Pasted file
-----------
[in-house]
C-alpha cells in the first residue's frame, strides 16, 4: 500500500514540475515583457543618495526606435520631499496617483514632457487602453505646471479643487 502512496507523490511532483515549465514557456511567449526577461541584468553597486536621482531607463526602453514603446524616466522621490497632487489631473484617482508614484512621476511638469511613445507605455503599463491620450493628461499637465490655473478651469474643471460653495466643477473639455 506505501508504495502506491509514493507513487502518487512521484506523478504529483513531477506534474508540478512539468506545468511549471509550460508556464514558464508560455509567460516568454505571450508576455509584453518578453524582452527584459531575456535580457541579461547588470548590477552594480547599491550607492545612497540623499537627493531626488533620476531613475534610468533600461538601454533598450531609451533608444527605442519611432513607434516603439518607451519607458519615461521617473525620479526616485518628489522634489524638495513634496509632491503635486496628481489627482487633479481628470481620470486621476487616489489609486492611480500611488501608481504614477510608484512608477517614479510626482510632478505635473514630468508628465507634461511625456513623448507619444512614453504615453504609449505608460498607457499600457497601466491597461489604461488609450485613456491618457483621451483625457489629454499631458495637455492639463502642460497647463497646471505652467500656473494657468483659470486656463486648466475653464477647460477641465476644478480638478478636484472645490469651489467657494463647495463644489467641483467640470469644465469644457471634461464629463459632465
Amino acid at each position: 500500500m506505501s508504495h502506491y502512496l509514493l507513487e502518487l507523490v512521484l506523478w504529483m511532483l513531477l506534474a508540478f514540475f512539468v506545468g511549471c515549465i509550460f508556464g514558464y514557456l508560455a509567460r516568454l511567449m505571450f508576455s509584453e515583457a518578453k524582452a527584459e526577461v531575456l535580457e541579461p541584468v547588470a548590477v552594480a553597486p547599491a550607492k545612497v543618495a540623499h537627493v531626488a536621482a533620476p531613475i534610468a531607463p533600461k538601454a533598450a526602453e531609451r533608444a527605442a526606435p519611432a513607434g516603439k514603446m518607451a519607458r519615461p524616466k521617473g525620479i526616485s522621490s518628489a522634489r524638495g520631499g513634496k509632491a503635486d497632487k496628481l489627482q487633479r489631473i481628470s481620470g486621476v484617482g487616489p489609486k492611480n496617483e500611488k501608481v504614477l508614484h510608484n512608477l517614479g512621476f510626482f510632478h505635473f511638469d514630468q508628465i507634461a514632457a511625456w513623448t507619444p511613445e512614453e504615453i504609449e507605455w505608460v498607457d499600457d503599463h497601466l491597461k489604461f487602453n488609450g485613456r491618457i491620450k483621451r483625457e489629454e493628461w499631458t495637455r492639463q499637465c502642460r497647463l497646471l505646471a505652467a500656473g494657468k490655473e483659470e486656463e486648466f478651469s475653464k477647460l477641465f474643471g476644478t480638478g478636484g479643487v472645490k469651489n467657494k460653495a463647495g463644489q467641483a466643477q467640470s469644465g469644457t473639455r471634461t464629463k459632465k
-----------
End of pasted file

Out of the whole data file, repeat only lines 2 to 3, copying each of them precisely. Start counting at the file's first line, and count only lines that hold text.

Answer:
C-alpha cells in the first residue's frame, strides 16, 4: 500500500514540475515583457543618495526606435520631499496617483514632457487602453505646471479643487 502512496507523490511532483515549465514557456511567449526577461541584468553597486536621482531607463526602453514603446524616466522621490497632487489631473484617482508614484512621476511638469511613445507605455503599463491620450493628461499637465490655473478651469474643471460653495466643477473639455 506505501508504495502506491509514493507513487502518487512521484506523478504529483513531477506534474508540478512539468506545468511549471509550460508556464514558464508560455509567460516568454505571450508576455509584453518578453524582452527584459531575456535580457541579461547588470548590477552594480547599491550607492545612497540623499537627493531626488533620476531613475534610468533600461538601454533598450531609451533608444527605442519611432513607434516603439518607451519607458519615461521617473525620479526616485518628489522634489524638495513634496509632491503635486496628481489627482487633479481628470481620470486621476487616489489609486492611480500611488501608481504614477510608484512608477517614479510626482510632478505635473514630468508628465507634461511625456513623448507619444512614453504615453504609449505608460498607457499600457497601466491597461489604461488609450485613456491618457483621451483625457489629454499631458495637455492639463502642460497647463497646471505652467500656473494657468483659470486656463486648466475653464477647460477641465476644478480638478478636484472645490469651489467657494463647495463644489467641483467640470469644465469644457471634461464629463459632465
Amino acid at each position: 500500500m506505501s508504495h502506491y502512496l509514493l507513487e502518487l507523490v512521484l506523478w504529483m511532483l513531477l506534474a508540478f514540475f512539468v506545468g511549471c515549465i509550460f508556464g514558464y514557456l508560455a509567460r516568454l511567449m505571450f508576455s509584453e515583457a518578453k524582452a527584459e526577461v531575456l535580457e541579461p541584468v547588470a548590477v552594480a553597486p547599491a550607492k545612497v543618495a540623499h537627493v531626488a536621482a533620476p531613475i534610468a531607463p533600461k538601454a533598450a526602453e531609451r533608444a527605442a526606435p519611432a513607434g516603439k514603446m518607451a519607458r519615461p524616466k521617473g525620479i526616485s522621490s518628489a522634489r524638495g520631499g513634496k509632491a503635486d497632487k496628481l489627482q487633479r489631473i481628470s481620470g486621476v484617482g487616489p489609486k492611480n496617483e500611488k501608481v504614477l508614484h510608484n512608477l517614479g512621476f510626482f510632478h505635473f511638469d514630468q508628465i507634461a514632457a511625456w513623448t507619444p511613445e512614453e504615453i504609449e507605455w505608460v498607457d499600457d503599463h497601466l491597461k489604461f487602453n488609450g485613456r491618457i491620450k483621451r483625457e489629454e493628461w499631458t495637455r492639463q499637465c502642460r497647463l497646471l505646471a505652467a500656473g494657468k490655473e483659470e486656463e486648466f478651469s475653464k477647460l477641465f474643471g476644478t480638478g478636484g479643487v472645490k469651489n467657494k460653495a463647495g463644489q467641483a466643477q467640470s469644465g469644457t473639455r471634461t464629463k459632465k